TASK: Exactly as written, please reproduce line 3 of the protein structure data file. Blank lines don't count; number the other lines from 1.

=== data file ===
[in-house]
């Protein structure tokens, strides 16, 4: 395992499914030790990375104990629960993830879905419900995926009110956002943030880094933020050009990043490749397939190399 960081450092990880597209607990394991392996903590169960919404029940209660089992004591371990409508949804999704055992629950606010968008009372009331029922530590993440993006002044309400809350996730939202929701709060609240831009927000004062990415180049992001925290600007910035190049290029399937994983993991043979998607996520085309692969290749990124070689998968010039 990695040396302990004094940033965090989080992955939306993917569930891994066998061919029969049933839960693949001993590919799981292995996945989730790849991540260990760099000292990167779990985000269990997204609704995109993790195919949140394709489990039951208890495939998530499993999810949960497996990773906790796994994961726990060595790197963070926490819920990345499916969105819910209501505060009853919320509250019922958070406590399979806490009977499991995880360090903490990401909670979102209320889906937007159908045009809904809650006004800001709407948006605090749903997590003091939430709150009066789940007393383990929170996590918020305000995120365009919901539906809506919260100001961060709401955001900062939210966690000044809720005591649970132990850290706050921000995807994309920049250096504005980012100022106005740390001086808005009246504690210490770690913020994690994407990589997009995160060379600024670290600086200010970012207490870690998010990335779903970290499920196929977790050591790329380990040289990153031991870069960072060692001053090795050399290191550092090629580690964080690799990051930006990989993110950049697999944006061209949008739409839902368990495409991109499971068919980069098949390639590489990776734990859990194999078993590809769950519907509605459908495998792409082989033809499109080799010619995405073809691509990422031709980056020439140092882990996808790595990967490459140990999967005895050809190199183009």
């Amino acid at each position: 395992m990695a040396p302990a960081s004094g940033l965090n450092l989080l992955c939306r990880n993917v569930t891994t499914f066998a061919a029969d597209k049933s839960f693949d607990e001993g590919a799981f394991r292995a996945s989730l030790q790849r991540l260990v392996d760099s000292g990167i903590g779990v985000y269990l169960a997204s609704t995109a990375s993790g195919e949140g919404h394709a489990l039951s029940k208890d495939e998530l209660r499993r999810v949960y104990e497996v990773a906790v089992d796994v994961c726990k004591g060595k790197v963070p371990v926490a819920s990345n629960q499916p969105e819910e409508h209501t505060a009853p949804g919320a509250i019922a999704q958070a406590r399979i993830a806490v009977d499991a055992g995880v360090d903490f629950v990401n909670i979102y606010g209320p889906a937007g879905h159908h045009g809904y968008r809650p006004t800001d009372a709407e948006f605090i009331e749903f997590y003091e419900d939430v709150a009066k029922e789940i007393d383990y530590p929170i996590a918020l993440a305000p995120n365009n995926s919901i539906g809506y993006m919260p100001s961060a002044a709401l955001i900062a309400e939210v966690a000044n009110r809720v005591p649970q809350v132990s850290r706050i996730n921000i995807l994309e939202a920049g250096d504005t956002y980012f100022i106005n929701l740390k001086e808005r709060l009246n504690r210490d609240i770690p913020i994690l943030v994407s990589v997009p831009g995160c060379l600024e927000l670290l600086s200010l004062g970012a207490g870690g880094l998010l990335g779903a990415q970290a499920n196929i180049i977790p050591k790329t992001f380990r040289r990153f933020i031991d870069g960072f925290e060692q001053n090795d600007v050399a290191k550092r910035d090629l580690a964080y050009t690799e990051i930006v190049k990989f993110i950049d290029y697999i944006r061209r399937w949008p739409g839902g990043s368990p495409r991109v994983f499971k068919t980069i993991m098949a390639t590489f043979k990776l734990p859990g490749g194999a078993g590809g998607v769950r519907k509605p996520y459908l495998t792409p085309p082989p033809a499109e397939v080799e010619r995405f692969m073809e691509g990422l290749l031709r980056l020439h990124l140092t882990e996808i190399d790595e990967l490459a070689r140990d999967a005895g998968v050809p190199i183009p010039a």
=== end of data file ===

């Amino acid at each position: 395992m990695a040396p302990a960081s004094g940033l965090n450092l989080l992955c939306r990880n993917v569930t891994t499914f066998a061919a029969d597209k049933s839960f693949d607990e001993g590919a799981f394991r292995a996945s989730l030790q790849r991540l260990v392996d760099s000292g990167i903590g779990v985000y269990l169960a997204s609704t995109a990375s993790g195919e949140g919404h394709a489990l039951s029940k208890d495939e998530l209660r499993r999810v949960y104990e497996v990773a906790v089992d796994v994961c726990k004591g060595k790197v963070p371990v926490a819920s990345n629960q499916p969105e819910e409508h209501t505060a009853p949804g919320a509250i019922a999704q958070a406590r399979i993830a806490v009977d499991a055992g995880v360090d903490f629950v990401n909670i979102y606010g209320p889906a937007g879905h159908h045009g809904y968008r809650p006004t800001d009372a709407e948006f605090i009331e749903f997590y003091e419900d939430v709150a009066k029922e789940i007393d383990y530590p929170i996590a918020l993440a305000p995120n365009n995926s919901i539906g809506y993006m919260p100001s961060a002044a709401l955001i900062a309400e939210v966690a000044n009110r809720v005591p649970q809350v132990s850290r706050i996730n921000i995807l994309e939202a920049g250096d504005t956002y980012f100022i106005n929701l740390k001086e808005r709060l009246n504690r210490d609240i770690p913020i994690l943030v994407s990589v997009p831009g995160c060379l600024e927000l670290l600086s200010l004062g970012a207490g870690g880094l998010l990335g779903a990415q970290a499920n196929i180049i977790p050591k790329t992001f380990r040289r990153f933020i031991d870069g960072f925290e060692q001053n090795d600007v050399a290191k550092r910035d090629l580690a964080y050009t690799e990051i930006v190049k990989f993110i950049d290029y697999i944006r061209r399937w949008p739409g839902g990043s368990p495409r991109v994983f499971k068919t980069i993991m098949a390639t590489f043979k990776l734990p859990g490749g194999a078993g590809g998607v769950r519907k509605p996520y459908l495998t792409p085309p082989p033809a499109e397939v080799e010619r995405f692969m073809e691509g990422l290749l031709r980056l020439h990124l140092t882990e996808i190399d790595e990967l490459a070689r140990d999967a005895g998968v050809p190199i183009p010039a």